Anger over ‘national scandal’ in care of vulnerable children from region

Sally Burke, mother of Maisie Shaw
Sally Burke, mother of Maisie Shaw
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Dozens of vulnerable children with serious mental health problems are travelling up to 200 miles from Yorkshire for treatment due to a shortage of beds in the region.

Figures obtained by The Yorkshire Post reveal nearly one in three of 570 placements of youngsters have been out of the region since April 2013.

Children as young as 10 were among 143 youngsters placed miles away from their families, with some travelling as far as London and Essex for inpatient care.

Last night the crisis was branded a “national scandal” by former health secretary Alan Johnson who is backing a campaign to bring home a 13-year-old girl from Hull being treated since December 60 miles away in a unit in Sheffield, as there are no beds in East Yorkshire following the controversial shutdown of a local unit in 2013.

It is the second time Maisie Shaw, who has autism, anxiety and depression, has spent months on end in the unit after being initially treated 113 miles away in Stafford.

Her mother Sally Burke said: “My child is ill, she is in a hospital miles away from home. As her mum I would expect to see her, cuddle her and reassure her every day. As her mum I need to be there when she needs me. As her mum I should be able to hold her hand through her recovery. As her mum, not being able to do so is heartbreaking. I’m exhausted, physically and mentally and I feel helpless.”

Her MP Mr Johnson said it was “shocking” so many children were being sent miles away for treatment.

He said: “Mental health is the poor relation of physical health in the NHS and children’s mental health is the poor relation of a poor relation. It has got to stop - it’s a national scandal. It is the big crisis in the NHS.

“Everyone with mental health problems suffers but for children of 11, 12, 13 being close to their families is absolutely essential.”

David Smith, chief executive of Hull and East Yorkshire Mind, said: “Whilst uncommon, it’s a sad fact that Maisie’s situation is far from unique and we know of other local families who are facing very similar challenges and difficulties. Mental health problems can happen to anybody and I’m sure we would all want our loved ones to get the best possible care, in a place where we can visit and stay connected with their lives should it happen in our own families.”

Emma Shepherd, of the National Autistic Society, said: “Far too many children who have autism and complex mental health conditions, like Maisie, have to travel long distances to access essential emergency support, because of a lack of appropriate services near to home. Staying in an unfamiliar environment, a long way from their home and support networks, can have a detrimental impact on people with autism, who often rely on routines to navigate what can be a confusing and unpredictable world.

“Although the availability of mental health services for children is particularly patchy in Yorkshire, Cumbria and the south west, this appears to be a UK-wide problem.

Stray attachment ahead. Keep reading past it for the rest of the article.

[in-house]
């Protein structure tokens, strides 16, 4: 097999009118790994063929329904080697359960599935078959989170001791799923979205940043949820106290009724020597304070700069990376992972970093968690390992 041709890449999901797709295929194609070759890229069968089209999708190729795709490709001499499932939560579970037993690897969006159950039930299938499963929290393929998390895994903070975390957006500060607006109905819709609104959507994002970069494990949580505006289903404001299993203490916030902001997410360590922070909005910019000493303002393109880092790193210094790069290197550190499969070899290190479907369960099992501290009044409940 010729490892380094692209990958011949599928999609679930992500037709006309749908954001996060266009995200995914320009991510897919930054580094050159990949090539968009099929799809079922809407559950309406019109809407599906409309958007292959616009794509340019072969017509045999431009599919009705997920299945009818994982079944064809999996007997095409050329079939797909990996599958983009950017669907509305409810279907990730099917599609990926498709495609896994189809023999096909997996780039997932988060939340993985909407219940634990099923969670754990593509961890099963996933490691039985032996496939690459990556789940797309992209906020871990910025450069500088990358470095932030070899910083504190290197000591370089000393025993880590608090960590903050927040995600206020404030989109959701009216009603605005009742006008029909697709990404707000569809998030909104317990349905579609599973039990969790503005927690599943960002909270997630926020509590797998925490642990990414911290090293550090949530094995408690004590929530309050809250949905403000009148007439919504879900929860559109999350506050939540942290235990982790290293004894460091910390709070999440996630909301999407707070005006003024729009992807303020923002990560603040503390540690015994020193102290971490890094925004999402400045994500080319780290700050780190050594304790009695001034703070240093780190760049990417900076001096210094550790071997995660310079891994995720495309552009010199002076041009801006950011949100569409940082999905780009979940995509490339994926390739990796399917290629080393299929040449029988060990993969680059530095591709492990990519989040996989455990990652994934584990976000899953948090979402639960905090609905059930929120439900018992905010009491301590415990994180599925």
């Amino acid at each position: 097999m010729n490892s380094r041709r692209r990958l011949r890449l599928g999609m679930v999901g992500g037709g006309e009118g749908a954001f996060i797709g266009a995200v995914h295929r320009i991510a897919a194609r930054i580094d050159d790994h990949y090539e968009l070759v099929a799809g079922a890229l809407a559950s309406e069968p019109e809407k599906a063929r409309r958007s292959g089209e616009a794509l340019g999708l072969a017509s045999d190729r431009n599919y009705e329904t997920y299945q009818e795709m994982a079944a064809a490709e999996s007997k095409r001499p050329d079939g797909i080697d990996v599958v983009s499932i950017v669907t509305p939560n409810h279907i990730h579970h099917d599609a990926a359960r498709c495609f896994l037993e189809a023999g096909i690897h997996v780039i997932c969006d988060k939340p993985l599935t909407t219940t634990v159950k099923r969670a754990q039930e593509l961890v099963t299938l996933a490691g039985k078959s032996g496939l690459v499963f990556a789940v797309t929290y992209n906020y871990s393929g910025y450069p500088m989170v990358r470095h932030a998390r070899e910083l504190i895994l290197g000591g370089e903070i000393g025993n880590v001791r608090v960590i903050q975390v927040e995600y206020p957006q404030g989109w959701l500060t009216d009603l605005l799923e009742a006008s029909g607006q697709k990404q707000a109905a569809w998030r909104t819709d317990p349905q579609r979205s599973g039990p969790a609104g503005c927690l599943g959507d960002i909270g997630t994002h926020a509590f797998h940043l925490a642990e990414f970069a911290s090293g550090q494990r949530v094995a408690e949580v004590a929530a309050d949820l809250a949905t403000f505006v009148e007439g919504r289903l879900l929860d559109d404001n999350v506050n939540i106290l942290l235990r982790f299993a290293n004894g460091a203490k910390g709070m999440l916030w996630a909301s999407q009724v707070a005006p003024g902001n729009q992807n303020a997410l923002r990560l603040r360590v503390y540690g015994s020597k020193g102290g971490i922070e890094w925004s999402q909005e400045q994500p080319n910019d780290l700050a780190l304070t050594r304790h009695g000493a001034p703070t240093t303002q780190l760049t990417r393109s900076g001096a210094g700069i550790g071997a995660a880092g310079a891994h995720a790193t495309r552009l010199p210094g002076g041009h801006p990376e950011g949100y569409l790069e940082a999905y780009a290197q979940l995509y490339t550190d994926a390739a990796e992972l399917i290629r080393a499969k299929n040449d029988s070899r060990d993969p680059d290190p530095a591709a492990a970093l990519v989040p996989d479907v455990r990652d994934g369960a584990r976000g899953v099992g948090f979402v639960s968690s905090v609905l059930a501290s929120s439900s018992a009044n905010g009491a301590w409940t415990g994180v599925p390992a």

“Whoever forms the next government must make fixing our broken mental health system a priority and ensure that Maisie and other children with autism can access the support they need close to home. But this can only happen when the Government reverses the historic and chronic underfunding of mental health.”

Figures obtained by The Yorkshire Post reveal there have been 171 admissions of 143 patients out of Yorkshire since April 2013 in beds costing up to £1,150 a day.

There have been 72 placements with the private Priory Group in Cheshire, 25 in Middlesbrough, 21 at the Alpha Hospital in Bury and 15 at a unit in Newcastle.

Other youngsters have been treated in the North West, Midlands, Norfolk, Essex and London.

Fourteen of 23 placements from Hull have been out of the region. Eight out 11 youngsters from the Airedale, Wharfedale and Craven areas have left Yorkshire for care, falling to only nine out of 73 from the Vale of York. Between 50-60 per cent of youngsters from Bradford, Calderdale, Huddersfield and North East Lincolnshire are treated out of the region. The average length of stay for an out-of-area placement is more than four months.

Youngsters treated in Yorkshire are seen in units in Sheffield, Leeds and York.

In a report last summer, NHS England admitted there was a shortage of inpatient care in Yorkshire.

It was severely criticised by MPs’ Health Select Committee in November in a report which said there were “serious and deeply ingrained problems” with services, including “major problems with access to inpatient mental health services”.

They said: “Often when beds are found they may be in distant parts of the country, making contact with family and friends difficult, and leading to longer stays.”

MPs accused NHS England of “poor planning, lack of co-ordination, and inadequate communication with local providers and commissioners”.

Campaigners in East Yorkshire have also angrily criticised the closure of the West End unit in Hull, which provided inpatient care on weekdays, with crisis capacity at weekends, that they say came without any consultation following a ruling by NHS England, which said services must be provided round the clock.

Last night a regional spokesman for NHS England said more beds had been provided in Sheffield and York in the last six months.

There continued to be “some capacity issues” in the region but were also clinical reasons why some patients were referred out of area, depending on the type of bed required. “Also in some cases it may be appropriate to access facilities which are in a neighbouring geographical area but are actually closer to the patient’s home,” he added.


‘My daughter is being treated 60 miles away’